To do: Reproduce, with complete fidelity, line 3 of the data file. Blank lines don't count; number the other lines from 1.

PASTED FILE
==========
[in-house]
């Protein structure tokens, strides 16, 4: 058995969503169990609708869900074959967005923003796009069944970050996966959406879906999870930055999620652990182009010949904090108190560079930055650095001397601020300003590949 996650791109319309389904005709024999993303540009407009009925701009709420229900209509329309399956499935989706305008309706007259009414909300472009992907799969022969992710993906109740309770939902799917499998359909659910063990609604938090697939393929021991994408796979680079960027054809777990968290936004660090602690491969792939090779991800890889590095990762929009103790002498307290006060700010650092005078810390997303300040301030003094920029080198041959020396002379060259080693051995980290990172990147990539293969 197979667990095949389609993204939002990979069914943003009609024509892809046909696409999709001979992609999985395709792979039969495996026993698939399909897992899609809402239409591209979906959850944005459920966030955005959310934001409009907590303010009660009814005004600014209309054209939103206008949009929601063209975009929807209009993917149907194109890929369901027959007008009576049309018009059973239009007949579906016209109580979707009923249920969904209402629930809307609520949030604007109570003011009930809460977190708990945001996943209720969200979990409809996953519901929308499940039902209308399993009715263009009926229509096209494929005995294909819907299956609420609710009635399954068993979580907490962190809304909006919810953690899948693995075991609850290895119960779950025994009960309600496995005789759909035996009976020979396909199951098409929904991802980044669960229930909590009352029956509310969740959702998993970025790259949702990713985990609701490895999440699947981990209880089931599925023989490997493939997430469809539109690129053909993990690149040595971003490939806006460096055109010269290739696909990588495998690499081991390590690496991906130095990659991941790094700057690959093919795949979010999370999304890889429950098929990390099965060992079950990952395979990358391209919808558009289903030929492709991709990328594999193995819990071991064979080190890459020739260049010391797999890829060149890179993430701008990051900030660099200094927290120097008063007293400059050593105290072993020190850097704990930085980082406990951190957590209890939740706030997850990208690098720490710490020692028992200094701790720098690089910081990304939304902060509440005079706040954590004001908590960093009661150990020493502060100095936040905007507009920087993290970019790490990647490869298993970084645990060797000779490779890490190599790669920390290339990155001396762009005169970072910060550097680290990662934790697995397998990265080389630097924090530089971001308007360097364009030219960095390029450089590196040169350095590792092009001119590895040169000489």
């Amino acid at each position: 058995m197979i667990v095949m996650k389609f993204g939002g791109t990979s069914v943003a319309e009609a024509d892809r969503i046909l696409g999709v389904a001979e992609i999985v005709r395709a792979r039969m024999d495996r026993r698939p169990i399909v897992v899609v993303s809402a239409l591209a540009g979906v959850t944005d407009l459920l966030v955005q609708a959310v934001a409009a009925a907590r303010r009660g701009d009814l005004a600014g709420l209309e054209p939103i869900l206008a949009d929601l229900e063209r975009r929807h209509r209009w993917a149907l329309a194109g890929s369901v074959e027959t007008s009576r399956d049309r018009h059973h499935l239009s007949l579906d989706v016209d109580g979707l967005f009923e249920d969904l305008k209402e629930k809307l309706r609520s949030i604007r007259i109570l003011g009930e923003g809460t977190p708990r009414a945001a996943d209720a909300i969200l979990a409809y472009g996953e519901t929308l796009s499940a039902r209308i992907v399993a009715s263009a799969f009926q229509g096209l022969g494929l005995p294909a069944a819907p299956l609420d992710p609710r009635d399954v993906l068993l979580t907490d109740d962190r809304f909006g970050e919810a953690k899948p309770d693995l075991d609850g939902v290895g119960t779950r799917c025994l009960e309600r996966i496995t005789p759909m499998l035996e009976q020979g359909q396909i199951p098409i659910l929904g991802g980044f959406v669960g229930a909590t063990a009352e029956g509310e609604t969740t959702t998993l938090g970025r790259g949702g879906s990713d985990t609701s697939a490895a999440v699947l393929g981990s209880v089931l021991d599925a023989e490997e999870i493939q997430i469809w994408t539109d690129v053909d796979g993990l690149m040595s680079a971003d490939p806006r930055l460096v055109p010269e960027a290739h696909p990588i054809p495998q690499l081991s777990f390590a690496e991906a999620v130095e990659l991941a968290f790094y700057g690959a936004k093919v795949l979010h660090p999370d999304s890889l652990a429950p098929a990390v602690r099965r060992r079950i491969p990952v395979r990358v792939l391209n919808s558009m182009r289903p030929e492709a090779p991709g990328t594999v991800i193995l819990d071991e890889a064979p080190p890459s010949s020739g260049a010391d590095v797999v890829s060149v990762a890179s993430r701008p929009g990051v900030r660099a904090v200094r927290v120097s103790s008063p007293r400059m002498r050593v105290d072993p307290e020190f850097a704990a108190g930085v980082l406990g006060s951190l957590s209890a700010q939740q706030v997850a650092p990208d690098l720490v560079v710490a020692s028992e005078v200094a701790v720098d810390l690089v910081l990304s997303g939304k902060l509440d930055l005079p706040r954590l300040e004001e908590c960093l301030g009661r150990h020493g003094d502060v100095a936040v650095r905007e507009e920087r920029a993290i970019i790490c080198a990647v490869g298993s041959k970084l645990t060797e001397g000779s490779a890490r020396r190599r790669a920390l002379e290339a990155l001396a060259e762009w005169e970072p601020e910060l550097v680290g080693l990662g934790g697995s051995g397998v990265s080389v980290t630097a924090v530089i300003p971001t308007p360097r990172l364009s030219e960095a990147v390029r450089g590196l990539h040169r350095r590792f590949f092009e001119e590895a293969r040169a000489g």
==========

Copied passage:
């Amino acid at each position: 058995m197979i667990v095949m996650k389609f993204g939002g791109t990979s069914v943003a319309e009609a024509d892809r969503i046909l696409g999709v389904a001979e992609i999985v005709r395709a792979r039969m024999d495996r026993r698939p169990i399909v897992v899609v993303s809402a239409l591209a540009g979906v959850t944005d407009l459920l966030v955005q609708a959310v934001a409009a009925a907590r303010r009660g701009d009814l005004a600014g709420l209309e054209p939103i869900l206008a949009d929601l229900e063209r975009r929807h209509r209009w993917a149907l329309a194109g890929s369901v074959e027959t007008s009576r399956d049309r018009h059973h499935l239009s007949l579906d989706v016209d109580g979707l967005f009923e249920d969904l305008k209402e629930k809307l309706r609520s949030i604007r007259i109570l003011g009930e923003g809460t977190p708990r009414a945001a996943d209720a909300i969200l979990a409809y472009g996953e519901t929308l796009s499940a039902r209308i992907v399993a009715s263009a799969f009926q229509g096209l022969g494929l005995p294909a069944a819907p299956l609420d992710p609710r009635d399954v993906l068993l979580t907490d109740d962190r809304f909006g970050e919810a953690k899948p309770d693995l075991d609850g939902v290895g119960t779950r799917c025994l009960e309600r996966i496995t005789p759909m499998l035996e009976q020979g359909q396909i199951p098409i659910l929904g991802g980044f959406v669960g229930a909590t063990a009352e029956g509310e609604t969740t959702t998993l938090g970025r790259g949702g879906s990713d985990t609701s697939a490895a999440v699947l393929g981990s209880v089931l021991d599925a023989e490997e999870i493939q997430i469809w994408t539109d690129v053909d796979g993990l690149m040595s680079a971003d490939p806006r930055l460096v055109p010269e960027a290739h696909p990588i054809p495998q690499l081991s777990f390590a690496e991906a999620v130095e990659l991941a968290f790094y700057g690959a936004k093919v795949l979010h660090p999370d999304s890889l652990a429950p098929a990390v602690r099965r060992r079950i491969p990952v395979r990358v792939l391209n919808s558009m182009r289903p030929e492709a090779p991709g990328t594999v991800i193995l819990d071991e890889a064979p080190p890459s010949s020739g260049a010391d590095v797999v890829s060149v990762a890179s993430r701008p929009g990051v900030r660099a904090v200094r927290v120097s103790s008063p007293r400059m002498r050593v105290d072993p307290e020190f850097a704990a108190g930085v980082l406990g006060s951190l957590s209890a700010q939740q706030v997850a650092p990208d690098l720490v560079v710490a020692s028992e005078v200094a701790v720098d810390l690089v910081l990304s997303g939304k902060l509440d930055l005079p706040r954590l300040e004001e908590c960093l301030g009661r150990h020493g003094d502060v100095a936040v650095r905007e507009e920087r920029a993290i970019i790490c080198a990647v490869g298993s041959k970084l645990t060797e001397g000779s490779a890490r020396r190599r790669a920390l002379e290339a990155l001396a060259e762009w005169e970072p601020e910060l550097v680290g080693l990662g934790g697995s051995g397998v990265s080389v980290t630097a924090v530089i300003p971001t308007p360097r990172l364009s030219e960095a990147v390029r450089g590196l990539h040169r350095r590792f590949f092009e001119e590895a293969r040169a000489g």